Search billions of records on


 Biographies Index  



California Genealogy and History Archives

San Bernardino County and Riverside County


WILLIAM BABEL There was a time, and not so far in the past, when none but the foreign health resorts were recognized as being of great value in the treatment of certain diseases. One of the results of the great war has been the recognition by the American people of the natural resources of their own country and the appreciation of the real virtue of the waters of some of the springs, especially those in the West. Within recent years Harlem Springs has come into its own, and is now conceded to be a strong factor, among the many others, in bringing San Bernardino before the favorable notice of the country, if not of the world. These springs are now operated by a corporation known as the Harlem Resort Company, but the medicinal properties of the water and mud and the air and healthful surroundings were recognized by William Babel, the efficient and capable president of the company.

William Babel was born near Buffalo, New York, May 9, 1875, a son of Philip and Christiana Babel, natives of New York State, and farming people. They had three children, namely : Lydia, who is now deceased; Albert, who is a prosperous fruit grower of Fresno, California; and William, who is the youngest.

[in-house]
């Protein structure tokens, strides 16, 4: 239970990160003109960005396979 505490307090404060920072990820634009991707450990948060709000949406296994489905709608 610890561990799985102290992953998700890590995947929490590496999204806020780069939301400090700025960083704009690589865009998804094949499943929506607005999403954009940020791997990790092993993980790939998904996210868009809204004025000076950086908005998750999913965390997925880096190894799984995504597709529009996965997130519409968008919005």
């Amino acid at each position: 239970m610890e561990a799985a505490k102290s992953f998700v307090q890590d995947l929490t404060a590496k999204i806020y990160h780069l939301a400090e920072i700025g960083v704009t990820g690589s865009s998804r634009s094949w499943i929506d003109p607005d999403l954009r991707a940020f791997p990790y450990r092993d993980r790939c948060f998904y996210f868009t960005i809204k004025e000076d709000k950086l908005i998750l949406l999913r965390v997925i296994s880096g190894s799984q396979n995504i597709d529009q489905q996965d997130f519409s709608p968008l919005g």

In 1883 William Babel was brought to California by his parents, who then migrated from New York to Contra Costa County, and it was in that region that the lad was reared and attended its schools through the grammer grades, then becoming a student of the San Francisco High Schools, from which he was graduated. He was a chemist and assayer, and was employed with his father for a time in agricultural work, but in 1897 went to Alaska, during the early gold rush to that territory. Reaching Alaska, he followed the Yukon River from its headwaters to the sea, packing on his back all of his supplies over mountain ranges. For the subsequent three years he was engaged in prospecting and mining, and met with the usual miner's luck, making and losing, coming out about even. However, he did gain one thing, an experience he will never forget, and which could hardly have been acquired in any other way, and he does not regard that time as lost. He also learned the value of determination and diligence, and the willingness to work and endure hardships has not left him, nor is it likely to do so during the rest of his lire, and this accounts for much of his subsequent success. When he decided to return to his old home, he made his own boat and came down the Yukon River, a dangerous trip which resulted in shipwreck near the ford of the Yukon. In spite of all his hardships and constant exposure he returned in rugged health, and after a short period spent at home went to Nevada as an expert and assayer for the mother lode and in the Gaudaloupe quicksilver mines. Later he was with the mines in Humboldt County, California, and there it was that he began to make mining a business and not a venture, and in this way acquired a comfortable sum of money. For fifteen years thereafter he was engaged in mining, and was a man of large means when, in 1908, he went to Los Angeles, and for five years was engaged in concrete construction work. Leaving Los Angeles, he came south to Riverside and purchased orange and lemon groves and also superintended over 100 acres of outside orchards. In this connection he developed into an authority on citrus culture, and added to his wealth. However, Mr. Babel is a man who loves the excitement of new enterprises, and although he could scarcely have been more successful in the citrus industry than he was, he disposed of his interests and secured an option on Harlem Springs, organized a corporation January 21, 1921, and now has an undertaking worthy of his enterprise, efficiency and experience. The Harlem Resort Company is capitalized at $240,000, and Mr. Babel is president and general manager of it. This remarkable natural phenomena was first known to the Indians, who long made pilgrimages to these hot springs and sought relief from their ailments in mud baths. The white man has followed the Indian, but he has erected a bath house and plunge, and provided every facility for furnishing the guests with comforts and luxuries. Geologists assert that this water is the same strata as the famous Arrowhead Hot Springs. The water of the Harlem Springs, covering seventeen acres, ranges from cold to eighty and 118 degrees hot. It is the purpose of the present corporation to' erect a modern hotel and bungalow combined, with outside plunge, private baths of both hot water and mud, and mineral baths. This is a wonderful resort, easy of access to the people from all over the world, and here may be combined pleasure with the restoration of health